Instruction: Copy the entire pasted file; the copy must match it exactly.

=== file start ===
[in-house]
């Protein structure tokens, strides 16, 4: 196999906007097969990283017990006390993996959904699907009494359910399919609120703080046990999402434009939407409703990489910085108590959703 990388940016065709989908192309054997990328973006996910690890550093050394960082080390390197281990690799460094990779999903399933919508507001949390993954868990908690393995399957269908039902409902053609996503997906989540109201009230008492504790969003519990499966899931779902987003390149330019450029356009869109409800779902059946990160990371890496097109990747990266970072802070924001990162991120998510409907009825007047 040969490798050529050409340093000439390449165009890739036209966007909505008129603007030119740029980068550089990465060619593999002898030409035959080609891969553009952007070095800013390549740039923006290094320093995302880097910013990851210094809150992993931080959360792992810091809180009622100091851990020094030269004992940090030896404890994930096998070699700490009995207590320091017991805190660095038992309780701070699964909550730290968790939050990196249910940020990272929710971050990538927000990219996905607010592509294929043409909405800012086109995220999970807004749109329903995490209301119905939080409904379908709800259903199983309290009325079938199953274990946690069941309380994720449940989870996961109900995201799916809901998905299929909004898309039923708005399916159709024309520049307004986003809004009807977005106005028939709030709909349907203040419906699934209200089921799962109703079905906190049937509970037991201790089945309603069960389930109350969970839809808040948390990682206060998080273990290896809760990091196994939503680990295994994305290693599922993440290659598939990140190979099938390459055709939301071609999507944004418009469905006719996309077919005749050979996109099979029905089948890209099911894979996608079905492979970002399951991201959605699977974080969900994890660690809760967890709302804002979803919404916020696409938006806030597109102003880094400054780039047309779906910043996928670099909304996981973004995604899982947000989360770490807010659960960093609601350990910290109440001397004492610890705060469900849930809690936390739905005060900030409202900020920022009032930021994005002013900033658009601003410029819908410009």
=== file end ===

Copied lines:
[in-house]
């Protein structure tokens, strides 16, 4: 196999906007097969990283017990006390993996959904699907009494359910399919609120703080046990999402434009939407409703990489910085108590959703 990388940016065709989908192309054997990328973006996910690890550093050394960082080390390197281990690799460094990779999903399933919508507001949390993954868990908690393995399957269908039902409902053609996503997906989540109201009230008492504790969003519990499966899931779902987003390149330019450029356009869109409800779902059946990160990371890496097109990747990266970072802070924001990162991120998510409907009825007047 040969490798050529050409340093000439390449165009890739036209966007909505008129603007030119740029980068550089990465060619593999002898030409035959080609891969553009952007070095800013390549740039923006290094320093995302880097910013990851210094809150992993931080959360792992810091809180009622100091851990020094030269004992940090030896404890994930096998070699700490009995207590320091017991805190660095038992309780701070699964909550730290968790939050990196249910940020990272929710971050990538927000990219996905607010592509294929043409909405800012086109995220999970807004749109329903995490209301119905939080409904379908709800259903199983309290009325079938199953274990946690069941309380994720449940989870996961109900995201799916809901998905299929909004898309039923708005399916159709024309520049307004986003809004009807977005106005028939709030709909349907203040419906699934209200089921799962109703079905906190049937509970037991201790089945309603069960389930109350969970839809808040948390990682206060998080273990290896809760990091196994939503680990295994994305290693599922993440290659598939990140190979099938390459055709939301071609999507944004418009469905006719996309077919005749050979996109099979029905089948890209099911894979996608079905492979970002399951991201959605699977974080969900994890660690809760967890709302804002979803919404916020696409938006806030597109102003880094400054780039047309779906910043996928670099909304996981973004995604899982947000989360770490807010659960960093609601350990910290109440001397004492610890705060469900849930809690936390739905005060900030409202900020920022009032930021994005002013900033658009601003410029819908410009």